for (var i = 1, row; row = dTable.rows[i]; i++) {
    //iterate through rows
    //rows would be accessed using the "row" variable assigned in the for loop
    for (var j = 0, col; col = row.cells[j]; j++) {
        if(j == 0){
            id = col.childNodes[0].value;
        }
        if(j == 1){
            selContent += "<option value=\'" + id + ":" + popup.split('-').pop() + "\'>" + col.innerHTML + "<\/option>";
            sel.innerHTML = selContent;
        }
    } 
 }

It is a little more complicated than you might think is necessary because I reference everything by the id from the MongoDB database so that I can look it up later more easily. I don’t keep track of the Driver’s address, phone number, etc. from the tables because a lookup by id is very fast, so as long as I have the id handy, I can get any other information quickly.

Safari040

Once you assign a Driver to an Attendee, their Red Pin is moved from the Main Map to the Driver’s mini-map on which you can Show/Hide the actual driving route. Yes, it’s small, and hard to see the actual route. Also, the Attendee’s entry in the Attendee table is turned green and a Driver Name is filled in for them. This is so that it is easy to tell when everyone has a driver and you’re done) No more red pins on the main map and all the Attendees are green.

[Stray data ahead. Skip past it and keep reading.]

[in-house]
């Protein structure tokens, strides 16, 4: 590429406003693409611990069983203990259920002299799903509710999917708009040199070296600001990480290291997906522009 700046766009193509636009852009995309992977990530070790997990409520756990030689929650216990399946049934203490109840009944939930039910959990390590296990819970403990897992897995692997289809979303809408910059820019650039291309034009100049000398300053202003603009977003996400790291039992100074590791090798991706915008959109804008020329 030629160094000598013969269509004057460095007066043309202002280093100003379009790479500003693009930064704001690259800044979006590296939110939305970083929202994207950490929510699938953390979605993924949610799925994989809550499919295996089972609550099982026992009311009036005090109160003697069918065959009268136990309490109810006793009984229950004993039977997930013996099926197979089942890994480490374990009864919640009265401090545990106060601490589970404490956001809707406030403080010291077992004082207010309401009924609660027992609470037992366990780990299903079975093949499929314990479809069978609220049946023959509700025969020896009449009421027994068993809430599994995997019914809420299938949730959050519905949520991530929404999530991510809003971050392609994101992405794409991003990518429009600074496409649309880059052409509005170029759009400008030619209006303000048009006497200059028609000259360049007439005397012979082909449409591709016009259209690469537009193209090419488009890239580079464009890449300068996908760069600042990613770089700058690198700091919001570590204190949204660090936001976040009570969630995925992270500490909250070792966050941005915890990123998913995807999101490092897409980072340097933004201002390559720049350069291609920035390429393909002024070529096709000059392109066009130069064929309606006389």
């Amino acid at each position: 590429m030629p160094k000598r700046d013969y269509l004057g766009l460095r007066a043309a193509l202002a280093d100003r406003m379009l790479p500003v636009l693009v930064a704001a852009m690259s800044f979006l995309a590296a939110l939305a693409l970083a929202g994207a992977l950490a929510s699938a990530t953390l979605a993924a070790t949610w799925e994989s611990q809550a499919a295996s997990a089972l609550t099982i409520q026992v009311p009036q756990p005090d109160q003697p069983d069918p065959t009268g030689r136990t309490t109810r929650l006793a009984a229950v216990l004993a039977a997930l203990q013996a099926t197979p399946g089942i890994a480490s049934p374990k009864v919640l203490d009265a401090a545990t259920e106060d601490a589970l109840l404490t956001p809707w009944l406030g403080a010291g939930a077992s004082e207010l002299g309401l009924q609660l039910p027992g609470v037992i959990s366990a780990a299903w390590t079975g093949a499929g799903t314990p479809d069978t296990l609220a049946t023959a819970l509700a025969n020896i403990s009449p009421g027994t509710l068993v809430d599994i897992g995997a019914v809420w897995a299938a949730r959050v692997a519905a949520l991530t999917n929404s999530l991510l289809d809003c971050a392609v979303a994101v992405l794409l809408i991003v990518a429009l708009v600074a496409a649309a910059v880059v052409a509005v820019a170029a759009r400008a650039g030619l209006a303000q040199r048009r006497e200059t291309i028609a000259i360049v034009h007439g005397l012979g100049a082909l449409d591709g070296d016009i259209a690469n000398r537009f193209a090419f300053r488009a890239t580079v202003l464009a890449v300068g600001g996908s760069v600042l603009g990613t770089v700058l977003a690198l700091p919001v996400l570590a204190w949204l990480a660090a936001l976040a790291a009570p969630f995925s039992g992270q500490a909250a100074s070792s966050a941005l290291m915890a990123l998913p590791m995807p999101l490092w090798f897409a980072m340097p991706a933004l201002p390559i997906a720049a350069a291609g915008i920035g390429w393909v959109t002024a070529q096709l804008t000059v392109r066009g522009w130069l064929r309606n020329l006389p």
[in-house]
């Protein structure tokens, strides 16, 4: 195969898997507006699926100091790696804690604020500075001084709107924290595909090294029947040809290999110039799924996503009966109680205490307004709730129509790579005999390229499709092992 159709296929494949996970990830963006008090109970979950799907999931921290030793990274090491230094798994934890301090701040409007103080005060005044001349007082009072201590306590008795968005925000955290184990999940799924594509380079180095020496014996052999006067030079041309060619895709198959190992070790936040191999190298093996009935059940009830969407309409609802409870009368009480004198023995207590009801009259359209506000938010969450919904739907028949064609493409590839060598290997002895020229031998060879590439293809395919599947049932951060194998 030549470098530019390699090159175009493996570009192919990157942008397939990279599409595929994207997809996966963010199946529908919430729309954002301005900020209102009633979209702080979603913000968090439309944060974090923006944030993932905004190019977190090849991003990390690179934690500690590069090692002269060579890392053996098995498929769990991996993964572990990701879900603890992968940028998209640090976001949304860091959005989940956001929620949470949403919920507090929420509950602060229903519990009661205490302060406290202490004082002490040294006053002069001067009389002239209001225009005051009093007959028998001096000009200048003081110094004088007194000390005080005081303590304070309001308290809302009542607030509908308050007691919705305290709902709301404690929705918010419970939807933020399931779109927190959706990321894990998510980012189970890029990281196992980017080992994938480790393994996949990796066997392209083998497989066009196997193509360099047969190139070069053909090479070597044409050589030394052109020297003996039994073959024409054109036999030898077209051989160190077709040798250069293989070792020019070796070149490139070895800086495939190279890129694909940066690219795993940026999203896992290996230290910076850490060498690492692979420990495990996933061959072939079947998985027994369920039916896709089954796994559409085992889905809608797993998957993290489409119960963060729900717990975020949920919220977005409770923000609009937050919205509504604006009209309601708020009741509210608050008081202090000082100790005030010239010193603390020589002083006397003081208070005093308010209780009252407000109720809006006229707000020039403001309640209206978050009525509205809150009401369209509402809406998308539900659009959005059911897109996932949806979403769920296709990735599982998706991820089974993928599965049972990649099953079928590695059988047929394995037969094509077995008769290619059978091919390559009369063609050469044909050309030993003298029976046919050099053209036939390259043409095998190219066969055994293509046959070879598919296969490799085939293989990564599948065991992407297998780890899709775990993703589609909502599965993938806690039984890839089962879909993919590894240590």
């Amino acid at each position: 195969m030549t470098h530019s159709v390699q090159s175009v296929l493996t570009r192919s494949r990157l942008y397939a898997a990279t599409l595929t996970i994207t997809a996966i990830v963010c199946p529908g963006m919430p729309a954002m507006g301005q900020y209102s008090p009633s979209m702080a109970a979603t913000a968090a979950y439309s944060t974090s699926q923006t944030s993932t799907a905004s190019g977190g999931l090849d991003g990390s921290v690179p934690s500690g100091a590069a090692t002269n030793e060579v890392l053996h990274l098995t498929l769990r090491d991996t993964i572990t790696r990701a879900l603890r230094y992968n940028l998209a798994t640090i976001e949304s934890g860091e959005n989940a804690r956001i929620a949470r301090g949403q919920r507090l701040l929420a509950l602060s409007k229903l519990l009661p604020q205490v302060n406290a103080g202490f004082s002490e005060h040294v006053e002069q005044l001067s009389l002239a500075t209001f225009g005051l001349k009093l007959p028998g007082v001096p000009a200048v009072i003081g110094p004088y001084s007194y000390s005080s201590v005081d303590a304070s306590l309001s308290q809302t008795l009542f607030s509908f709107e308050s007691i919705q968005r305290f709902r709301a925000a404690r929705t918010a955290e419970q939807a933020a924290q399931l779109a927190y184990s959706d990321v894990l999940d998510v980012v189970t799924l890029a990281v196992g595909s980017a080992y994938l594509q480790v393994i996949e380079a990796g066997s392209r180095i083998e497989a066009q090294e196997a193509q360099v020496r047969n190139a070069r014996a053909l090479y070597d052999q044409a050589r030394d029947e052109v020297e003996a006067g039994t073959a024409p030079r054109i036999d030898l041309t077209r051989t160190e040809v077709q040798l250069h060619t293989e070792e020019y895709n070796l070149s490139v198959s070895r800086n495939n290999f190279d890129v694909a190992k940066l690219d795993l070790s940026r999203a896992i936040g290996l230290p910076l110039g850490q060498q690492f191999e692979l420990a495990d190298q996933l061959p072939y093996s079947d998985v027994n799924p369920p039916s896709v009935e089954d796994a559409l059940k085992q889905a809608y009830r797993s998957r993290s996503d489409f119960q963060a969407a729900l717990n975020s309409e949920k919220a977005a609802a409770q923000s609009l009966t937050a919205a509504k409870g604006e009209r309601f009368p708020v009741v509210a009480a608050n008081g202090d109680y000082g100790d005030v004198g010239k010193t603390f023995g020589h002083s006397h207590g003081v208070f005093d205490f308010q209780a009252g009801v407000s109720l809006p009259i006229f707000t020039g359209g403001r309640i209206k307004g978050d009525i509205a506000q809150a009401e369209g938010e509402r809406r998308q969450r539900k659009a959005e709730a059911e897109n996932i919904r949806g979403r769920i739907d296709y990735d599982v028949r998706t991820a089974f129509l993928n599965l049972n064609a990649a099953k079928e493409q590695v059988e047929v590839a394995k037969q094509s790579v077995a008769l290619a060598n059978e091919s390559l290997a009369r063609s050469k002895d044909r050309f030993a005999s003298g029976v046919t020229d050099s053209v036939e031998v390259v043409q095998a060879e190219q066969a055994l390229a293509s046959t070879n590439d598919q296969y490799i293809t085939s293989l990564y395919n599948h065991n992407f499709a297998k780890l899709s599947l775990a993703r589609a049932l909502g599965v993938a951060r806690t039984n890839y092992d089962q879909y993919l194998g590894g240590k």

Safari041

So what’s missing?

Well, you see the ‘Send’ button, which, in an ideal world, would gather all the information about each Attendee and send an email to the driver with all that information, etc. But this isn’t an ideal world, and using JavaScript in a browser, you can’t really do all that. Instead you get a pop-up window with a nicely formatted email message, complete with the list of the Attendees and all their information as well as a link to a google map with turn-by-turn directions. All you have to do it copy the whole text, close the dialog box, click on the driver’s email link, paste in the text and send. I wish there were a better way, but a) I don’t want to do any server-side code to send the email and b) it’s not possible to send a fully formatted (either HTML or RTF) from a ‘mailto’ link, so I’m stuck with this.